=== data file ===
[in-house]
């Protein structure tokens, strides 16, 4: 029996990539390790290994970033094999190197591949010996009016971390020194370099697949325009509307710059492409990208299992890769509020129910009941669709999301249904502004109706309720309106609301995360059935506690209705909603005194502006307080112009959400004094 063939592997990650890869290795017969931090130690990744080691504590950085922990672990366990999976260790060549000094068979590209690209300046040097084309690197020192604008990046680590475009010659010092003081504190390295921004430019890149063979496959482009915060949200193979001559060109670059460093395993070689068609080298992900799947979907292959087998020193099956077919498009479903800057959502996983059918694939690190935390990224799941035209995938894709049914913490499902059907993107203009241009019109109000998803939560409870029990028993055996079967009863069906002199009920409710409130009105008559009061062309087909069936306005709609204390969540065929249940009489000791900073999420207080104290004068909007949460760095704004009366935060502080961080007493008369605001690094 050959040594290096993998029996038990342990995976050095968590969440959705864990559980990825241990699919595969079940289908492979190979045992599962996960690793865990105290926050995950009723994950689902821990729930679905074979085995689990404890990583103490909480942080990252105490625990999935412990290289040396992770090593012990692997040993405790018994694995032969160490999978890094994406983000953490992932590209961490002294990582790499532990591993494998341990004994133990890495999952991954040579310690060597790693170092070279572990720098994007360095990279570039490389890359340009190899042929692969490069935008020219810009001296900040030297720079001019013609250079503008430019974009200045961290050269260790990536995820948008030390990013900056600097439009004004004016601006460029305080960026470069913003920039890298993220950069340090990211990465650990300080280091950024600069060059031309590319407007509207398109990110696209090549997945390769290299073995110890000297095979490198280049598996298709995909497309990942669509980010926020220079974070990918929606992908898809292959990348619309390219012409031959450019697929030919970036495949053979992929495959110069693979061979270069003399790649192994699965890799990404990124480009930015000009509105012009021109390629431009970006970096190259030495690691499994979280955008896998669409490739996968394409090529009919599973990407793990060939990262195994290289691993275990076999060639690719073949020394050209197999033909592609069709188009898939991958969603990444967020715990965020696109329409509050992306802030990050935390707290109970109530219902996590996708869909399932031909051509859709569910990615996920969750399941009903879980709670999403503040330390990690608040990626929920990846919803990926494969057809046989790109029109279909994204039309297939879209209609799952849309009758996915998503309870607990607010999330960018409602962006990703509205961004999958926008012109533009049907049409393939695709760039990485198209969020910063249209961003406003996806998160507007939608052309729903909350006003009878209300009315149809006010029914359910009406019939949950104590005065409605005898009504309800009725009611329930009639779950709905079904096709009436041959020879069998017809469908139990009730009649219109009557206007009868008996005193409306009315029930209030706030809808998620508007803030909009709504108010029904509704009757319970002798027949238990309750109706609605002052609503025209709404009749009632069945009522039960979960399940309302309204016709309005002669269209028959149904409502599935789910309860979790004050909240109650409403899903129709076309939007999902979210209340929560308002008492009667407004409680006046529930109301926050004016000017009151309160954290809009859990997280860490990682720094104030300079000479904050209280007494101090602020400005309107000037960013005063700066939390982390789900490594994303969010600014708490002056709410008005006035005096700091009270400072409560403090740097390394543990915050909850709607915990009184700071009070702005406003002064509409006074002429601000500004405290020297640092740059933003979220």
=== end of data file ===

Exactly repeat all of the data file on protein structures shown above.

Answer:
[in-house]
């Protein structure tokens, strides 16, 4: 029996990539390790290994970033094999190197591949010996009016971390020194370099697949325009509307710059492409990208299992890769509020129910009941669709999301249904502004109706309720309106609301995360059935506690209705909603005194502006307080112009959400004094 063939592997990650890869290795017969931090130690990744080691504590950085922990672990366990999976260790060549000094068979590209690209300046040097084309690197020192604008990046680590475009010659010092003081504190390295921004430019890149063979496959482009915060949200193979001559060109670059460093395993070689068609080298992900799947979907292959087998020193099956077919498009479903800057959502996983059918694939690190935390990224799941035209995938894709049914913490499902059907993107203009241009019109109000998803939560409870029990028993055996079967009863069906002199009920409710409130009105008559009061062309087909069936306005709609204390969540065929249940009489000791900073999420207080104290004068909007949460760095704004009366935060502080961080007493008369605001690094 050959040594290096993998029996038990342990995976050095968590969440959705864990559980990825241990699919595969079940289908492979190979045992599962996960690793865990105290926050995950009723994950689902821990729930679905074979085995689990404890990583103490909480942080990252105490625990999935412990290289040396992770090593012990692997040993405790018994694995032969160490999978890094994406983000953490992932590209961490002294990582790499532990591993494998341990004994133990890495999952991954040579310690060597790693170092070279572990720098994007360095990279570039490389890359340009190899042929692969490069935008020219810009001296900040030297720079001019013609250079503008430019974009200045961290050269260790990536995820948008030390990013900056600097439009004004004016601006460029305080960026470069913003920039890298993220950069340090990211990465650990300080280091950024600069060059031309590319407007509207398109990110696209090549997945390769290299073995110890000297095979490198280049598996298709995909497309990942669509980010926020220079974070990918929606992908898809292959990348619309390219012409031959450019697929030919970036495949053979992929495959110069693979061979270069003399790649192994699965890799990404990124480009930015000009509105012009021109390629431009970006970096190259030495690691499994979280955008896998669409490739996968394409090529009919599973990407793990060939990262195994290289691993275990076999060639690719073949020394050209197999033909592609069709188009898939991958969603990444967020715990965020696109329409509050992306802030990050935390707290109970109530219902996590996708869909399932031909051509859709569910990615996920969750399941009903879980709670999403503040330390990690608040990626929920990846919803990926494969057809046989790109029109279909994204039309297939879209209609799952849309009758996915998503309870607990607010999330960018409602962006990703509205961004999958926008012109533009049907049409393939695709760039990485198209969020910063249209961003406003996806998160507007939608052309729903909350006003009878209300009315149809006010029914359910009406019939949950104590005065409605005898009504309800009725009611329930009639779950709905079904096709009436041959020879069998017809469908139990009730009649219109009557206007009868008996005193409306009315029930209030706030809808998620508007803030909009709504108010029904509704009757319970002798027949238990309750109706609605002052609503025209709404009749009632069945009522039960979960399940309302309204016709309005002669269209028959149904409502599935789910309860979790004050909240109650409403899903129709076309939007999902979210209340929560308002008492009667407004409680006046529930109301926050004016000017009151309160954290809009859990997280860490990682720094104030300079000479904050209280007494101090602020400005309107000037960013005063700066939390982390789900490594994303969010600014708490002056709410008005006035005096700091009270400072409560403090740097390394543990915050909850709607915990009184700071009070702005406003002064509409006074002429601000500004405290020297640092740059933003979220």